"By managing the organization as though it were a black box, some divisions at HP optimized the present at the expense of their downstream competitiveness. The company rewarded managers for achieving short term objectives in a manner that was bad for the company. It would have been better to take into account the white box. The white box goes beyond the numbers and gets into how an organization produced those numbers. It penalizes managers that sacrifice the future for the short term. And it rewards those who invest in the future, even if that investment cannot be easily measured."

"The difference between managing executives and managing more junior employees can be thought of as the difference between being in a fight with someone with no training and being in a ring with a professional boxer."

"There's no such thing as a great executive. There is only a great executive for a specific company for a specific point in time."

"If CEOs were graded on a curve, the mean on the test would be 22 out of 100."

"Peacetime and Wartime require dramatically different styles... Mastering both wartime and peacetime skill sets means understanding the many rules of management and knowing when to follow them and when to violate them."

"In well run organizations people can focus on their work, as opposed to politics and bureaucratic procedures, and have confidence that if they get their work done, good things will happen both for the company, and for them personally. By contrast, in a poorly run organization people spend much of their time fighting organizational boundaries and broken processes."

Ben does a fine job of framing the real challenges founders and CEOs face on day-to-day basis as well as offering a framework for how to approach some of those challenges. That said, he acknowledges that the only way to really learn to be CEO is to be a CEO.  

What’s more, the book had a great personal impact on me. As I finished, I felt more inspired than I have in quite some time to get back to my roots of creation and founding; to embrace the struggle so to speak. More on that journey as it evolves.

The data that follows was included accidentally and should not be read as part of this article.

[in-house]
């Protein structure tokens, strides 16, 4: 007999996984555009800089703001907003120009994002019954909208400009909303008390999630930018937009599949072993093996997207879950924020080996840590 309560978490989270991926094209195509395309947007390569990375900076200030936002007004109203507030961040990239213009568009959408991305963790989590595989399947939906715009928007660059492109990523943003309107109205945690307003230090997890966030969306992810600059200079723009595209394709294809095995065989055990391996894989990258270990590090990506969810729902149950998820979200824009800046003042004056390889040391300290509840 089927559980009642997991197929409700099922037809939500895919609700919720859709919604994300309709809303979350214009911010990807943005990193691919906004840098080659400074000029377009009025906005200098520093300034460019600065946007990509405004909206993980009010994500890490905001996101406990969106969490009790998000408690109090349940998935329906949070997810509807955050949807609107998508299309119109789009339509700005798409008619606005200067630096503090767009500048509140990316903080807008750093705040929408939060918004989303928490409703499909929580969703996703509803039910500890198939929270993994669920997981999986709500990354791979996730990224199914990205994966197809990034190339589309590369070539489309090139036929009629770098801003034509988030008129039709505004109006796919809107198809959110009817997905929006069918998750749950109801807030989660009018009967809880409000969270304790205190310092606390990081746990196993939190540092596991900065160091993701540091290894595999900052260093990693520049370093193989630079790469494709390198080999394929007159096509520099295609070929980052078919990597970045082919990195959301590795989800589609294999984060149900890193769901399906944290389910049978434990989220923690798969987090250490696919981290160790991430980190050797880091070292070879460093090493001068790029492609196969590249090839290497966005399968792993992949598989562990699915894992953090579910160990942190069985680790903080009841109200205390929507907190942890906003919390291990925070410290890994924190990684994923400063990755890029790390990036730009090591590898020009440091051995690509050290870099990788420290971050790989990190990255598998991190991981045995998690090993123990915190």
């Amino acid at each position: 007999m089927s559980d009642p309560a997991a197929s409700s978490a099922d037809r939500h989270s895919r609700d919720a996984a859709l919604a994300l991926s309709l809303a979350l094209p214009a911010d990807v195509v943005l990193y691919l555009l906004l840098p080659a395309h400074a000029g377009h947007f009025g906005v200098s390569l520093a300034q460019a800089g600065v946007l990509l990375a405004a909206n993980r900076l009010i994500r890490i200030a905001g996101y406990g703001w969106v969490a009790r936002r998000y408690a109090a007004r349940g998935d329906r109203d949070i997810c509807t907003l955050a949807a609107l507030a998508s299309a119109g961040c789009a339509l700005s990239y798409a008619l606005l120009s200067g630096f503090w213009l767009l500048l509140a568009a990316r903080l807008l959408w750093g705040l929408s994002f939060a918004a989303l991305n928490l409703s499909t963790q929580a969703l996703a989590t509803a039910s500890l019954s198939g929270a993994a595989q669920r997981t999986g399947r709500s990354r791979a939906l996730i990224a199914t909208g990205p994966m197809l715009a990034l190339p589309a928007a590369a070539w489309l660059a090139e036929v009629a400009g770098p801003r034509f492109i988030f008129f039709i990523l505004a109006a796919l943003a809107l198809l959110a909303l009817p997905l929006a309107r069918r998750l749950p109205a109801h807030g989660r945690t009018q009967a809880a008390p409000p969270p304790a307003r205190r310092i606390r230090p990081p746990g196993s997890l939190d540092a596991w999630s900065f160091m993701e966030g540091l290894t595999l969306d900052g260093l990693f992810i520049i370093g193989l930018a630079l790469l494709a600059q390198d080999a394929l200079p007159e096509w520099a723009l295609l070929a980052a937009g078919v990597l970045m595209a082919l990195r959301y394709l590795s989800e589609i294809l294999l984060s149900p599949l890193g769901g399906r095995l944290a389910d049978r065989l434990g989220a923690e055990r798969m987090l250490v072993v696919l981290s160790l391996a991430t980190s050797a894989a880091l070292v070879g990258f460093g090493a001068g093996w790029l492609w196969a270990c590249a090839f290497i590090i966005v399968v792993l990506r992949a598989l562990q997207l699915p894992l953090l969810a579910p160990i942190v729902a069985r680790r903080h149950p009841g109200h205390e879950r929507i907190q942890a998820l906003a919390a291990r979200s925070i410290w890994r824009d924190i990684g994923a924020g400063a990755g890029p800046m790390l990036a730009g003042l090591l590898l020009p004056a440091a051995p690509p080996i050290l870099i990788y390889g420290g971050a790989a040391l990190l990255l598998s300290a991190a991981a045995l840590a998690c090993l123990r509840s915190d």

I obviously can’t guarantee The Hard Thing About Hard Things will have as dramatic an impact on you, but take it from someone that reads a lot of business books, if you currently manage people, run a business, or aspire to do either: Read this. Please. Your employees and shareholders will thank you. 


Narrators of audio books don’t make a lasting impression on me unless they suck. Kevin Kenerly’s narration of this book changed that. He helped make a great book even easier to listen to.

The boring part of startups

As entrepreneurs, building businesses is our adrenaline rush. The same thrill you get racing cars and hunting, we get turning a vision into a reality. It’s hard to understand unless you’ve done it, been part of it, or even watched it first hand. But trust me when I tel you, we really love this shit. 

As entrepreneurs, we move fast, take incredible risks, and operate in environments with almost no certainty when we make decisions. Few days pass without a crisis or some form of chaos ensuing. Within seconds, an entrepreneur’s mood and entire outlook on his or her future can change for the better, or the worse. 

Entrepreneurship isn’t for everyone. It’s a very high risk, and oftentimes, very high reward situation. Those of us that do it understand this. And more often than not, we do it because of this, not despite it. We thrive on the energy, the speed, and the ambiguity. 

The characteristics and traits that we have as entrepreneurs allow us to endure in situations that would break others. But those same characteristics and traits we consider to be strengths can also be our weaknesses, as I experienced this past week. 

A business that I’m currently building had it’s first paying customer this past week. Hooray! Yes, it was a big, frame-worthy moment for those of us working on this business. This was one of those aforementioned, instant moments that changed the outlook for the future of this business in seconds.  

The customer came from a series of experiments we’ve been running for several months. Incorporating the basic tenants of Eric Ries’ popular book, The Lean Startup, we incorporated an MVP and launched a series of experiments. We incorporated the data from the experiments to run new experiments. Each experiment built on the prior experiments. Within several months we’d run dozens of them and, lo and behold, we got an actual paying customer. 

Up to this point, I thought I’d done everything right. I’d learned so much along the way that I iterated to success. All signs pointed to doubling and tripling down on the strategy. We are on our way to exponential growth. 

I could see it all so clearly in my head. 

The problem is, from the outside looking in, it’s not as easy to see. In fact, it’s pretty easy for people that aren’t involved in the rapid movement of the day-to-day in a startup to have the perception that I just spent several months and thousands of dollars to get a single customer to give me $125. Those of us with the broader vision know otherwise, but by a lot of (very fair) standards, that’s a failure.